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Tyndall Air Force Base (Fla.)
n Vol. 1, no. 10 (March 21, 1942).
Tyndall Field, Fla. :
b Public Relations Office, Air Corps Gunnery School
March 21, 1942
Newspapers -- Florida
d Tyndall Field.
t Tyndall target.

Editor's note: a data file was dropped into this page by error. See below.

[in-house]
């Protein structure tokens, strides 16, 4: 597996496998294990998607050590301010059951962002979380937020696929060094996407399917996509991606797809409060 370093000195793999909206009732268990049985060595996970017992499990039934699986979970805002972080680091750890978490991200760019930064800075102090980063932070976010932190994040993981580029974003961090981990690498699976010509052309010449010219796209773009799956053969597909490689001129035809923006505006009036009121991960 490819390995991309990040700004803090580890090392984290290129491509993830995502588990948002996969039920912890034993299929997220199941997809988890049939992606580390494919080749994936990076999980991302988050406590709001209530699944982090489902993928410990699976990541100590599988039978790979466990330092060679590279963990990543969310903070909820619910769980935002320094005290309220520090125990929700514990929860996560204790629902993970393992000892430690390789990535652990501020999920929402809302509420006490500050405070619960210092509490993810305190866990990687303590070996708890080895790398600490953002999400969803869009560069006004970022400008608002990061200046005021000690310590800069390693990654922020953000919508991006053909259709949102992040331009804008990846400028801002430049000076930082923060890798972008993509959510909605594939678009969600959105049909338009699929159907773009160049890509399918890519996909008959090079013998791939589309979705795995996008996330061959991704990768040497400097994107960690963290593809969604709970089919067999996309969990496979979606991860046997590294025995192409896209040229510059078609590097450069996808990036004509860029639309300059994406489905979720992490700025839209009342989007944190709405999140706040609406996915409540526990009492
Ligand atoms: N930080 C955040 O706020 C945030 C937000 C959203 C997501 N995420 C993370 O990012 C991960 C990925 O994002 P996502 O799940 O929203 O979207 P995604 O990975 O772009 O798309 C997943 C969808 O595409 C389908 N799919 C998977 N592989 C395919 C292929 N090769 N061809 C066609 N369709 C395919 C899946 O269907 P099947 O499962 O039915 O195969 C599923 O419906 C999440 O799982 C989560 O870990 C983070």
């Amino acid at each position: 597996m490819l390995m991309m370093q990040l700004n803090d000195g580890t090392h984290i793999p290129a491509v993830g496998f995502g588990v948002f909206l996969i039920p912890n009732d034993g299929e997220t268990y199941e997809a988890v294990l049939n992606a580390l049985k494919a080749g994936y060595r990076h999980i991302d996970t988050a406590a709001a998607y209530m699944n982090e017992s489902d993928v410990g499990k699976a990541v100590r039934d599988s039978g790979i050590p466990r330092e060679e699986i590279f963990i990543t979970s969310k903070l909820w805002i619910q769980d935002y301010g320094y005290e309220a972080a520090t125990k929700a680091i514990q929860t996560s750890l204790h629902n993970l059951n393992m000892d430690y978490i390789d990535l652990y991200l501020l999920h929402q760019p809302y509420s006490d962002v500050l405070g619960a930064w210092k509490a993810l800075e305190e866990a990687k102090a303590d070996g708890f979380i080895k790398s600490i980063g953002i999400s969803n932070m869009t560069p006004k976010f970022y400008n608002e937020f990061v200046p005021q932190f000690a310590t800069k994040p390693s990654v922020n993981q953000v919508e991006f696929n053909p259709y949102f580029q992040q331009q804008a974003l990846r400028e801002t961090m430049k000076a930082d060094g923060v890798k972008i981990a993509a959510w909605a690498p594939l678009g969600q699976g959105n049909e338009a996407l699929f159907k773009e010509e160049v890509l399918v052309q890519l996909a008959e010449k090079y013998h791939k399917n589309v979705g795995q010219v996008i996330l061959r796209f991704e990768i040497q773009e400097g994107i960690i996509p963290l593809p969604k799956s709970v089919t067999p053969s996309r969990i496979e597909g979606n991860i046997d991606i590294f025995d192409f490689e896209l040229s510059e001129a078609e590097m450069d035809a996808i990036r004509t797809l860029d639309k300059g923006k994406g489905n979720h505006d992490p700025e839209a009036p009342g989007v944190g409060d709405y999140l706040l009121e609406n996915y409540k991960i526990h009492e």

1 Vol I No. 10 Air Corps Gunner y School, Tyndall Field, Florida M a r c h 21, OFFICERS' MESS ORGANIZED USO PLANS ACTIVITIES With the opening ceremonies and initial dance successfu. l events of the past, Director Thomas Oliver and Hostess Ouida Lee of the USO Club are busy with plans for future activities. The large turnout for last Tuesday's dance by the men from Tyndall Field and the youn g ladies from P anama City has led to the announcement that similar jive sessions will .be held each Tuesday evening until further notice. Confident that the men of the Field a ppreciate the facilities of the center Mr. Olive r and Mrs. Le e are anxiously trying to p l an a s chedule of events that will be of interest to as many men as possible. To this end they ask that all soldier s fill o u t a r eference card on their first arrival, giving their name w here they may be located, (for visitors' information), their hobbies and talents, and just what activities t hey would be interested in having the U S O stage. These card s a r e available at the U S O building office. NEW CttAPLAIN ARRIVES Chaplain Finnerty, Tyndall Field's first Catholic Chap l ain, arrived here on March 1 2 1 942. Previous to receiving his commission into the J..rmy, Chaplain serve d as pastor in various New Yor k stat e communities. The Chaplain vrishes to announce that services f o r the Catholic boys will begin at' 9 : 00 A M o n Sundays i n the Post Recreation R oo m building #310. Highlight of last week's activities here was the organization of an o fficers mess which will in effect oe an officer '..s. club. A meeting o f all officers of the post was called \Vednesday after n oo n for the purpose of organizing the mess for the election o f officers to serve during the next six months A building for the new mes s located in the bachelor officer section of the Fiel d has already baen completed excep t for considerable interior finishing a nd decorating which remains t o be done Furnishings for the building will also be secured b y the new orga nization. T h i s work will be done b y M r Charles M Kelly, a Dothan, Ala., architect, who did a similar job at N apier F ield. Tentative plans for financing the new Tyndall Field organization call for either the floating of' a bond issue o r the s ecuring of a loan. In case bon d s are floated, they will be purchased b y the m embers themselves. The indebtedness will be retire d b y a $5 00 initiation fee and from monthly due s of $3.0 0 from each member. Newly elected officers are: Presi dent, Major F M Hyndman ; Vice:...Presi dent, Lt. Col. C J Moore; Chairman, House ConMittee, Lt. R obert Bean; Chm. Sports Committe e Lt. Herman Gundlach; Chm. Entertainment Committee Major Richard Wau gh; S ecretaryTreasu rer, Captain Seaborn Mosely. Control and supervision of the a f fairs of the mess wil l b e in the hands of a board of governors.